He’s seen enough to know it’s a tough business with a short season and many variables nobody can control that make the difference between profit and hardship.
It’s been his parents’ life, he said, and one reason he picked up good values growing up. To keep the place afloat, Golden said, he’s seen his parents pass up cashing their own paychecks when money was short.
Joe Golden said Jared — the “most laid back” of his children — was a solid but not outstanding student who stood out in part because he had “a good ability to communicate with people,” spurred by a rare talent for listening to what others had to say.
His mother said it may have something to do with an innovative school system when Jared was young that put him in classes that spanned three grades and kept him with the same teacher for three grades in a row — teaching him to deal easily with older and younger classmates.
Jared also got along well with the golfers who were often around, she said, recalling how her son would be waiting outside in the parking lot for the school bus to come, chatting away with adults heading for the links.
She said one member noted his absence one day, asking her, “Where’s that little kid who loves to talk baseball?”
Both parents mentioned that Jared would spend hours throwing a tennis ball against the interior side of the barn, catching it in his baseball glove before tossing it again.
Jared proved a “very athletic” youngster who loved team sports such as baseball, soccer, football and basketball, his father said. He’s not much of a golfer, however.
LOOKING FOR A FEW GOOD MEN
During his senior year of high school, Golden said he thought about joining the military, interested in part by the knowledge that both of his grandfathers had served.
Seeing “Saving Private Ryan,” a graphic film about World War II soldiers on a dangerous mission after D-Day in France, also “had a big impact” on him, Golden said. Eyeing the big screen combat, he said he felt like, “I wanted to do that.”
Golden said, though, his parents opposed the idea.
Because his family had always emphasized the necessity of a college education, he decided to become a history teacher and headed for the University of Maine at Farmington.
Golden said he wasn’t the world’s greatest student, earning decent grades but not participating in the academic scene. He said he felt as if he was wasting money his parents couldn’t afford to pay.
So in the fall of 2002, he began talking to recruiters from the Marine Corps.
He secretly went away on weekends with them, and by October he signed up as a new recruit. Golden said he kept silent about his plans until a week before he had to depart for boot camp that December.
His parents knew nothing.
“I came home and just dropped it on them,” Golden said.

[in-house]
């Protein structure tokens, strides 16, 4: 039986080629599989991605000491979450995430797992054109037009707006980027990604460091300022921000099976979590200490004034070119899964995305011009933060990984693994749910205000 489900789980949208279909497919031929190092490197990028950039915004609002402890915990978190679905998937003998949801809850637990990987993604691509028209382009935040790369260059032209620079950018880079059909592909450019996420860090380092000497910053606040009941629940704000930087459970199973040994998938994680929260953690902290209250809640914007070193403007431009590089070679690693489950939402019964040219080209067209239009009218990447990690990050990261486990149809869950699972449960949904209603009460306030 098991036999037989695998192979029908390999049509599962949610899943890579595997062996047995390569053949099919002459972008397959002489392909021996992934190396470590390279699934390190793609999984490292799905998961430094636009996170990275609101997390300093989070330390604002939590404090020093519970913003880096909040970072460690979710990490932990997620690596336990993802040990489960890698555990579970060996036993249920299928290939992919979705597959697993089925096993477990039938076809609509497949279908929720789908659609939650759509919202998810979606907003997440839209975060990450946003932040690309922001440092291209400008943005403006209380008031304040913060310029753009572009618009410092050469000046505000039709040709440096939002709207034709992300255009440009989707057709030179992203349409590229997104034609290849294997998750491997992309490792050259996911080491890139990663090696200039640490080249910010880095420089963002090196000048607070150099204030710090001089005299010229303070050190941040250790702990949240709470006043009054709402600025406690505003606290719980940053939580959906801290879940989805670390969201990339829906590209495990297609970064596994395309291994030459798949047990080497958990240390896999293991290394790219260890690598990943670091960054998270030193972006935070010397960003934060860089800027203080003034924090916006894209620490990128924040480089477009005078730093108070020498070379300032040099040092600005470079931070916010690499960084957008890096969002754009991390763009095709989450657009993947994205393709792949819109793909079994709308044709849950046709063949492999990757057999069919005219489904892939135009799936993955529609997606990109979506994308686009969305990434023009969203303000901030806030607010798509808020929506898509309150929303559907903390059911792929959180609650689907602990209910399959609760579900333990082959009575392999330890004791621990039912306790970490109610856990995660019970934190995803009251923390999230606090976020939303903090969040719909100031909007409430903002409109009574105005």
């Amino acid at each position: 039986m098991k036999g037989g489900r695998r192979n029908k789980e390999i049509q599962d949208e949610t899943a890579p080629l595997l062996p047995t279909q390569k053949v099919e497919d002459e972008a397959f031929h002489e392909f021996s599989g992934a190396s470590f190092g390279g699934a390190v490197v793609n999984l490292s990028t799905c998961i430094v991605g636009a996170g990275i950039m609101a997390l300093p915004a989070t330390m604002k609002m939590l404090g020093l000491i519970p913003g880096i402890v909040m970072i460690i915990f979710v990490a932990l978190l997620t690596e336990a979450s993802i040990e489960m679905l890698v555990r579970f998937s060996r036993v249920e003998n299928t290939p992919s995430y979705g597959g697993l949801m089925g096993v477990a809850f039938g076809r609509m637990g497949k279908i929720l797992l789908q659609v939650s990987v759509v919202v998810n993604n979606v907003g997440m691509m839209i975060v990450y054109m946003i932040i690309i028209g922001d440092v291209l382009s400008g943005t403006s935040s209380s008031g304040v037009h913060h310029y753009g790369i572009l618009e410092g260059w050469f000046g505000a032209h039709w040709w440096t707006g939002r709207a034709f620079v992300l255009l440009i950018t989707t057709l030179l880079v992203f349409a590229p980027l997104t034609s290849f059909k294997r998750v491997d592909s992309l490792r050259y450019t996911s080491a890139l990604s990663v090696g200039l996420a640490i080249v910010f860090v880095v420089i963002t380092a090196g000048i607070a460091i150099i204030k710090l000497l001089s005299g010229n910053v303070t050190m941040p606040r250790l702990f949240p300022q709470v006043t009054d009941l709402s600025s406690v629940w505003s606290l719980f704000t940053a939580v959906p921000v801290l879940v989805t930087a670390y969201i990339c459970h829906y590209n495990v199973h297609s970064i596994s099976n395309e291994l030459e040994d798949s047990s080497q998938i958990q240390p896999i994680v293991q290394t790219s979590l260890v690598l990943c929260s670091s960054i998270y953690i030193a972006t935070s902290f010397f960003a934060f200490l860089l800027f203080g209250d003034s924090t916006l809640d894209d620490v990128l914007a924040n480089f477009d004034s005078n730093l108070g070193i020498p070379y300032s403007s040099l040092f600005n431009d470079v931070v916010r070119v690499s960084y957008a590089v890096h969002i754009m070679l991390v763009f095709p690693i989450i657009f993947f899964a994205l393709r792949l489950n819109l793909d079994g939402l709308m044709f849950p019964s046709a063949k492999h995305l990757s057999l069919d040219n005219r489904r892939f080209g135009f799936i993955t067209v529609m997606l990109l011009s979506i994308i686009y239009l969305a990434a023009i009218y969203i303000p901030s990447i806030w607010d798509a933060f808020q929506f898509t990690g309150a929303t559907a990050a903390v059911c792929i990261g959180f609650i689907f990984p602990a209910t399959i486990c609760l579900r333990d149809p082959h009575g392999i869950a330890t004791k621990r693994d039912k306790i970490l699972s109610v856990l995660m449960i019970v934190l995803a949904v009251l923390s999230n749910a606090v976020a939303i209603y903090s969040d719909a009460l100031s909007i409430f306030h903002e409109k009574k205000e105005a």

His father said his son simply declared, “I’ve joined the Marines.”
“We were caught completely off-guard,” his father said. “It just completely floored us.”
Golden told his parents he’d chosen to join the infantry rather than something that might prove safer.
“Why would you do that?” Joe Golden asked his son.
The young man answered, as if it was obvious, “Why would I join the Marines?”
Golden said he wanted to serve his country and do his part in cracking down on the people responsible for the slaughter on 9/11.
Joe Golden remembered that he could barely sit behind the wheel when he drove his son to catch a bus to Portland, where Jared had to report for a physical.
“It was so upsetting,” Joe Golden said.
Golden’s mother said when her son went off to boot camp, “I walked and walked and walked and cried and cried and cried.”
“Coming out of the ’60s,” Jeannine Golden said, “you didn’t want to see people going off to war” because too many of them didn’t come back.
Scared as she was for him, she said, she also felt “very proud” that he wanted to serve.
A MARINE IN AFGHANISTAN
Looking back, Golden said, boot camp at Parris Island was pretty easy — though he didn’t think so at the time — yet also eye-opening.
“It was the first time I was exposed to people from away,” he said. “I came from a small town. I thought Farmington was big.”
At boot camp he was thrown in with guys from the Bronx, Georgia, Boston, Philadelphia and even farther. There were men from Mexico, Ireland, Haiti and Russia at his side, hoping to become U.S. citizens by serving in the nation’s military.
Golden was the only one from Maine.
His training taught him to specialize in anti-armor warfare as well as low-level explosives and breaching doors, which meant he carried a rocket launcher, an M16 assault rifle and explosives, sometimes weighing as m
uch as 100 pounds.
He wound up in the 3rd Battalion of the 6th Marines — an experienced unit that was sent in the spring of 2004 to Kumar Province in Eastern Afghanistan. A helicopter hauled them to a base about a mile from the Pakistan border in the Hindu Kush range.